Saturday 7th February 2015, matinée
Having promised ourselves another visit to Upstairs at the Gatehouse following their impressive Christmas show Singin’ in the rain, we were pleased to find another opportunity so soon – ‘The Goodbye Girl’, a musical based on the classic seventies film which was scripted by Neil Simon and helped Richard Dreyfus win an oscar, with music by Marvin Hamlisch and Lyrics by David Zippel.
The plot is spookily close to the last play we saw, Hello/Goodbye – a couple, thrown together in an apartment which both think they have a claim on, end up falling in love. Except that this version, nearly forty years old, seems to have worn much better. In New York, Paula McFadden is an ex-dancer who has to revive her career when her live-in lover abandons her and her twelve year old daughter for Spain, simultaneously sub-letting the apartment to his actor friend Elliot Garfield. When he turns up in the middle of the night, some quick negotiations result in compromise as both agree to live together to keep a roof over their heads.
The story is not exactly original, but it is well executed, with plenty of wit and characters who are both loveable and entertaining with their various foibles. Paula’s desperate attempts to get back into shape are genuinely painful to watch, while Elliot’s adventures in the world of experimental theatre, playing a new and ground-breaking version of Richard III are still highly entertaining – some things never change in the world of theatre!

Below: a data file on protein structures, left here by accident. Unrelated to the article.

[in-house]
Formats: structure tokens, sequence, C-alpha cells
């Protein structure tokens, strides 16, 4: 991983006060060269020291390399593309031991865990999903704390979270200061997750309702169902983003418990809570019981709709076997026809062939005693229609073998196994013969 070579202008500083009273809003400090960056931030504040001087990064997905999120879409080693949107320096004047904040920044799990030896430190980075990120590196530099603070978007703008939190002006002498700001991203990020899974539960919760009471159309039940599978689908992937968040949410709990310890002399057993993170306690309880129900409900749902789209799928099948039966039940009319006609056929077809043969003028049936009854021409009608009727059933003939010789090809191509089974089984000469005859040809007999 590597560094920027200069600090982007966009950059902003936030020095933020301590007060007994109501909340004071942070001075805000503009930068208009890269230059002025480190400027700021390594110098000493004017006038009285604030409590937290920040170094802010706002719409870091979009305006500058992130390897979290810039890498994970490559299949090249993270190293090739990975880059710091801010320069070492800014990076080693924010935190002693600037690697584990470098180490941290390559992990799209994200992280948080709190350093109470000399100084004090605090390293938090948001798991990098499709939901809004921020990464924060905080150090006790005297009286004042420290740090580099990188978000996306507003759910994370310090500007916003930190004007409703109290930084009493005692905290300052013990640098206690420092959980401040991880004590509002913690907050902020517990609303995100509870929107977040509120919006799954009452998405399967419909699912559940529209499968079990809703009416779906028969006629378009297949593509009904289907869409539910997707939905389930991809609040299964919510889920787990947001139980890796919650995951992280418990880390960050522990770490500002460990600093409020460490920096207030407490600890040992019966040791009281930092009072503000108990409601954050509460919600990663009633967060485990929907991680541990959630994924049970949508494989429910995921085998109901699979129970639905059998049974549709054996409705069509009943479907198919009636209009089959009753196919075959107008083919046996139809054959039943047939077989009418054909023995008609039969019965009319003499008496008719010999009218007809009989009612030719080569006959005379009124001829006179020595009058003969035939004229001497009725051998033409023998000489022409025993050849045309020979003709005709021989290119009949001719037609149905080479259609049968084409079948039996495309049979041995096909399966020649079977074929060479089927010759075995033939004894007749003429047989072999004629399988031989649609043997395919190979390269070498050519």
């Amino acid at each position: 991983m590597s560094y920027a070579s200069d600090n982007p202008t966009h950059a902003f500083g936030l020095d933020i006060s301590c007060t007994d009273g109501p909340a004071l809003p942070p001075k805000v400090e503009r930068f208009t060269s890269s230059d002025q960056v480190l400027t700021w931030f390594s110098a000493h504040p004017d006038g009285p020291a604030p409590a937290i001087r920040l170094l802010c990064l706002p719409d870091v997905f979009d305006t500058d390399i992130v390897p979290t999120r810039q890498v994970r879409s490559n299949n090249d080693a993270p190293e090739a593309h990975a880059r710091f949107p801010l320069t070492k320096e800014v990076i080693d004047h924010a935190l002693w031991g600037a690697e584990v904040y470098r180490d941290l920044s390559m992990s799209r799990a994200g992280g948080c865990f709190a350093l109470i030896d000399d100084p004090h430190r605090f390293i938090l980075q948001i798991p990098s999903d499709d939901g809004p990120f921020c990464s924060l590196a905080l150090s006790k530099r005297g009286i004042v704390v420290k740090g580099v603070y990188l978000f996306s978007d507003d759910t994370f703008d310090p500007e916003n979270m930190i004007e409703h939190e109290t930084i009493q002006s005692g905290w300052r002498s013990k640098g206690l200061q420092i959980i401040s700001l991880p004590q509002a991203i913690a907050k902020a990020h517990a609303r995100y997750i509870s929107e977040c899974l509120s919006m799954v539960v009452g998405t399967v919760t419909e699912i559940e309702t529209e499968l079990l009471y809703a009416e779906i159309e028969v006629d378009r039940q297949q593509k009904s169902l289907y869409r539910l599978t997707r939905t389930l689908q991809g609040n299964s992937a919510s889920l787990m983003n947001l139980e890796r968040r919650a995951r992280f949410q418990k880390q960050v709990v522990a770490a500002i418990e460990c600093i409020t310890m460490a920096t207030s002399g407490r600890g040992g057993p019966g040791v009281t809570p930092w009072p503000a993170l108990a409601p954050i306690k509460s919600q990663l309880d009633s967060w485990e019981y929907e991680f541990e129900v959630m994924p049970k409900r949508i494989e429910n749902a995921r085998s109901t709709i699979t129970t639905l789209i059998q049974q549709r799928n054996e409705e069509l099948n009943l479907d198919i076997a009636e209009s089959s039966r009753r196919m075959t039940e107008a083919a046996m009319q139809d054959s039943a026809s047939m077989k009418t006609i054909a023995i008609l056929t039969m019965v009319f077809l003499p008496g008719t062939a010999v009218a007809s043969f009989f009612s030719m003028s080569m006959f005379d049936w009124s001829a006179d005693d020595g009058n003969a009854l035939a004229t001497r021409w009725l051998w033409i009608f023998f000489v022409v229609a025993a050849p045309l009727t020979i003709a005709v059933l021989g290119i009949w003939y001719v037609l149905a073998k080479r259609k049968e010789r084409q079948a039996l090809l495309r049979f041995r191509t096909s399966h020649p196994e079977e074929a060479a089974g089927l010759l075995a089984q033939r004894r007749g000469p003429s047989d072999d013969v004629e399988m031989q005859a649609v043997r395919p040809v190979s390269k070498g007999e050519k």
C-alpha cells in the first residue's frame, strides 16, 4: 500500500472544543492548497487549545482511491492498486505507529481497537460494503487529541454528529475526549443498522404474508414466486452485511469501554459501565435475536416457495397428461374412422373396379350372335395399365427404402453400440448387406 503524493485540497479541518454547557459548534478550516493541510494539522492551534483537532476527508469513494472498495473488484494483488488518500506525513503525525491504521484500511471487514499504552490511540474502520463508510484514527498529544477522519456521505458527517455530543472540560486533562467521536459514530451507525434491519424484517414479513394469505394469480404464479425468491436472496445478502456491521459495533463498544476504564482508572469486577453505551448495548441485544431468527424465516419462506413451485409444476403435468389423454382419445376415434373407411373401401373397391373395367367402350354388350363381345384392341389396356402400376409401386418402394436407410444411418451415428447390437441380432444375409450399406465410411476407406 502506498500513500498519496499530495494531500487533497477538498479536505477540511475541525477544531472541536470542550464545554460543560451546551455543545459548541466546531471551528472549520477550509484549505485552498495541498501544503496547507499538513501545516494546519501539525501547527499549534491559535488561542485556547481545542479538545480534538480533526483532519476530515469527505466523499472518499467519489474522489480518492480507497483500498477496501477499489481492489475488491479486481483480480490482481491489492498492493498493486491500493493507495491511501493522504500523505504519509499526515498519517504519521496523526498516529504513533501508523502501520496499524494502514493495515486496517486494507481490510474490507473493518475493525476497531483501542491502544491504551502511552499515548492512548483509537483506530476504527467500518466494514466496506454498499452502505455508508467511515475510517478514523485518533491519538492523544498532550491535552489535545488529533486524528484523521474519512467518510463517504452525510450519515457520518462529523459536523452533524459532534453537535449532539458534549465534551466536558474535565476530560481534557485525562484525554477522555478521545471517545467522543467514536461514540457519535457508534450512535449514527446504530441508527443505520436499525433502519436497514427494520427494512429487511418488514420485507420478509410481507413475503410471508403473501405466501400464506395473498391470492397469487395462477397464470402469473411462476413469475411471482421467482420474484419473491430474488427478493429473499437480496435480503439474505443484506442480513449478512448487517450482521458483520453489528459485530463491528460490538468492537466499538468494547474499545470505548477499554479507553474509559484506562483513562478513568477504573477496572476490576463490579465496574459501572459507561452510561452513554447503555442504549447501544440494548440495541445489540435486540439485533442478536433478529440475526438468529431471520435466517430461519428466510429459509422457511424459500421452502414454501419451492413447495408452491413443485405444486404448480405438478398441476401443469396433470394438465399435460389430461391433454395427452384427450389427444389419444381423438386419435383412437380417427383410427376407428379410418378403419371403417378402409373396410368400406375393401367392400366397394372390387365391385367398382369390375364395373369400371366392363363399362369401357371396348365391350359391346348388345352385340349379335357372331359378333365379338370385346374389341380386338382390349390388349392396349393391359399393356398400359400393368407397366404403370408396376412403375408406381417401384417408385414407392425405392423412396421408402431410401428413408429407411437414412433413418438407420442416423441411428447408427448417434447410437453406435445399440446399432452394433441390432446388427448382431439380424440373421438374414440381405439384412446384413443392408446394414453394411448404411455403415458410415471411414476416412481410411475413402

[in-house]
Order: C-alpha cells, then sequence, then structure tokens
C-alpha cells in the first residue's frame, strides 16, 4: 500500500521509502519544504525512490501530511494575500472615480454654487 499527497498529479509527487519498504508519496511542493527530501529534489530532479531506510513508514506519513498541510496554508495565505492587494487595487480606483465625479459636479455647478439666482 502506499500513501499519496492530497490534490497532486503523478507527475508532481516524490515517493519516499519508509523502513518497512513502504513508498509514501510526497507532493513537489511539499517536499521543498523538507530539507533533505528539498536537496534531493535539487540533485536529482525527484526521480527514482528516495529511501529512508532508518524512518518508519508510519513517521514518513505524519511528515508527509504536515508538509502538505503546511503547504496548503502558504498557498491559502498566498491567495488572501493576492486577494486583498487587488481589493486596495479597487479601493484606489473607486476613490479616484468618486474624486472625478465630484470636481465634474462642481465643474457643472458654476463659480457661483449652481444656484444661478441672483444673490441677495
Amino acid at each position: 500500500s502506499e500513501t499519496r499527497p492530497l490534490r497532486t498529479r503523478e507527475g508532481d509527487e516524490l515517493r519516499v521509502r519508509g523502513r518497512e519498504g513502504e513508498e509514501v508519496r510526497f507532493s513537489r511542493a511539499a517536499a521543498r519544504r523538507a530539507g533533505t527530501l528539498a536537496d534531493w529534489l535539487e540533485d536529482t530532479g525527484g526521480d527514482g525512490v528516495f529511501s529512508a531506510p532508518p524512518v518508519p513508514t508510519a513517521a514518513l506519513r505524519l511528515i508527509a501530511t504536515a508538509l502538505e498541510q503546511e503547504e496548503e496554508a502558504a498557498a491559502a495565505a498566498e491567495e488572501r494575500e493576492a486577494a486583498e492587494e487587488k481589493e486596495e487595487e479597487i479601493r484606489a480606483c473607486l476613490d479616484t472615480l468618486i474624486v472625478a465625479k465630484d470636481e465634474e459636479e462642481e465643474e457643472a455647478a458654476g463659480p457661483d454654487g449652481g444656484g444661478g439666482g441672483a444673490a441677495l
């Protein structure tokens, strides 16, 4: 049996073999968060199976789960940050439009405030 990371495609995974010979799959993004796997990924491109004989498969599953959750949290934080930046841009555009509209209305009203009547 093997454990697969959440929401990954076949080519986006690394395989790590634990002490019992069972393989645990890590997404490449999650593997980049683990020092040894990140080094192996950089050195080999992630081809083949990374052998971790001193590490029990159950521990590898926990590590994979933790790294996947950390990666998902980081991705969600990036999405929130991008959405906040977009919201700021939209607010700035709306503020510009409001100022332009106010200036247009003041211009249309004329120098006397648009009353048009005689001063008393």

As Paula, Rebecca Bainbridge was a curiously familiar face, until we realised that we had seen her many years ago in a production of ‘The Great Pretenders’ at the Gatehouse, where she played an ageing Marilyn Monroe impersonator making a final bid for success in her career and love life. She has a good-natured spikeyness about her, and brings just enough warmth amid the dizzying rollercoaster of bravado and self-doubt. Her reaction to Elliot’s request for her to ‘be nice’ to him (misinterpreted as something a little more intimate) is priceless. We last saw Paul Keating as the scarecrow in the ‘Wizard of Oz’, so his versatility as an actor is certainly not in question. It was nice to see him a bit more close-up, and to enjoy a charming and witty performance that pushes the boundaries of Elliot’s occasional pomposity just enough while showing us his vulnerable side, not least when he turns up after an evening of ‘sorrow drowning’ after the first (and last) night of his disastrous play. The chemistry between the two, whether verbally sparring or giving in to their feelings for each other, was a pleasure to see.
The chorus do a great job of creating the hothouse atmosphere of showbiz, whether playing out a version of Richard III that makes Propeller look tame, or putting on cheesy daytime TV fodder (a nice cameo from Tim Phelps). James Wolstenholme and Alex Green excel as the kind of male dancers who are exhausting just to watch.
You may be wondering, after five paragraphs, when we are going to get onto the subject of the music in this musical. The strange thing is that it was hard to see how the music adds much to this story. We wouldn’t be the first to comment on the propensity for successful films to be raided as material for musicals, but this one was first produced on Broadway just over twenty years ago, and the irony is that the book seems to have aged better than the music. There are some enjoyable musical moments, particularly Elliot’s song ‘I think I can play this part’, and Paula’s ‘A beat behind’, and the sharp and witty duet ‘My rules’, but for us there were no real stand-out numbers that felt like an essential part of the piece musically.